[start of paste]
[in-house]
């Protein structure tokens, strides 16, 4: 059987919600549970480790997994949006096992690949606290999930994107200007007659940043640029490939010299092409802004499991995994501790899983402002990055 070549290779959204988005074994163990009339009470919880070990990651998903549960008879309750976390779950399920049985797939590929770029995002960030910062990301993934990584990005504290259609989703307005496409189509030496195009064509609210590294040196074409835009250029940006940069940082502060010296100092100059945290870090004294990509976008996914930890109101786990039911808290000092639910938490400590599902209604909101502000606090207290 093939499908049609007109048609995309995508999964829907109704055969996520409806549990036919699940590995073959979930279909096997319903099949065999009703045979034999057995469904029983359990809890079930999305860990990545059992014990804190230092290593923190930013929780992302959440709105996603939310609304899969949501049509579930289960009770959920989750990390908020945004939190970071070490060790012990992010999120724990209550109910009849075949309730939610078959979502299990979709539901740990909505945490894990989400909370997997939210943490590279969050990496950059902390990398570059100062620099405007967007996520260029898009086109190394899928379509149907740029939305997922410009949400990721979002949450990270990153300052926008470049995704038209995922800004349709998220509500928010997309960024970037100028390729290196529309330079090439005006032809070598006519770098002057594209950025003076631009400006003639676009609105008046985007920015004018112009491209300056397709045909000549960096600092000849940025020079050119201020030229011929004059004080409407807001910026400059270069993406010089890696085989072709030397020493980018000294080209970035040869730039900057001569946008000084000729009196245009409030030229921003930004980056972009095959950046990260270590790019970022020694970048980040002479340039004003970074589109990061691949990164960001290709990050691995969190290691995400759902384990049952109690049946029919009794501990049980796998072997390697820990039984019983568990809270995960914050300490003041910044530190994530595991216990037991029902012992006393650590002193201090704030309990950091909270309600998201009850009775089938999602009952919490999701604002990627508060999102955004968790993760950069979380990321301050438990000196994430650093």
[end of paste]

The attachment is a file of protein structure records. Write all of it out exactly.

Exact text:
[in-house]
């Protein structure tokens, strides 16, 4: 059987919600549970480790997994949006096992690949606290999930994107200007007659940043640029490939010299092409802004499991995994501790899983402002990055 070549290779959204988005074994163990009339009470919880070990990651998903549960008879309750976390779950399920049985797939590929770029995002960030910062990301993934990584990005504290259609989703307005496409189509030496195009064509609210590294040196074409835009250029940006940069940082502060010296100092100059945290870090004294990509976008996914930890109101786990039911808290000092639910938490400590599902209604909101502000606090207290 093939499908049609007109048609995309995508999964829907109704055969996520409806549990036919699940590995073959979930279909096997319903099949065999009703045979034999057995469904029983359990809890079930999305860990990545059992014990804190230092290593923190930013929780992302959440709105996603939310609304899969949501049509579930289960009770959920989750990390908020945004939190970071070490060790012990992010999120724990209550109910009849075949309730939610078959979502299990979709539901740990909505945490894990989400909370997997939210943490590279969050990496950059902390990398570059100062620099405007967007996520260029898009086109190394899928379509149907740029939305997922410009949400990721979002949450990270990153300052926008470049995704038209995922800004349709998220509500928010997309960024970037100028390729290196529309330079090439005006032809070598006519770098002057594209950025003076631009400006003639676009609105008046985007920015004018112009491209300056397709045909000549960096600092000849940025020079050119201020030229011929004059004080409407807001910026400059270069993406010089890696085989072709030397020493980018000294080209970035040869730039900057001569946008000084000729009196245009409030030229921003930004980056972009095959950046990260270590790019970022020694970048980040002479340039004003970074589109990061691949990164960001290709990050691995969190290691995400759902384990049952109690049946029919009794501990049980796998072997390697820990039984019983568990809270995960914050300490003041910044530190994530595991216990037991029902012992006393650590002193201090704030309990950091909270309600998201009850009775089938999602009952919490999701604002990627508060999102955004968790993760950069979380990321301050438990000196994430650093």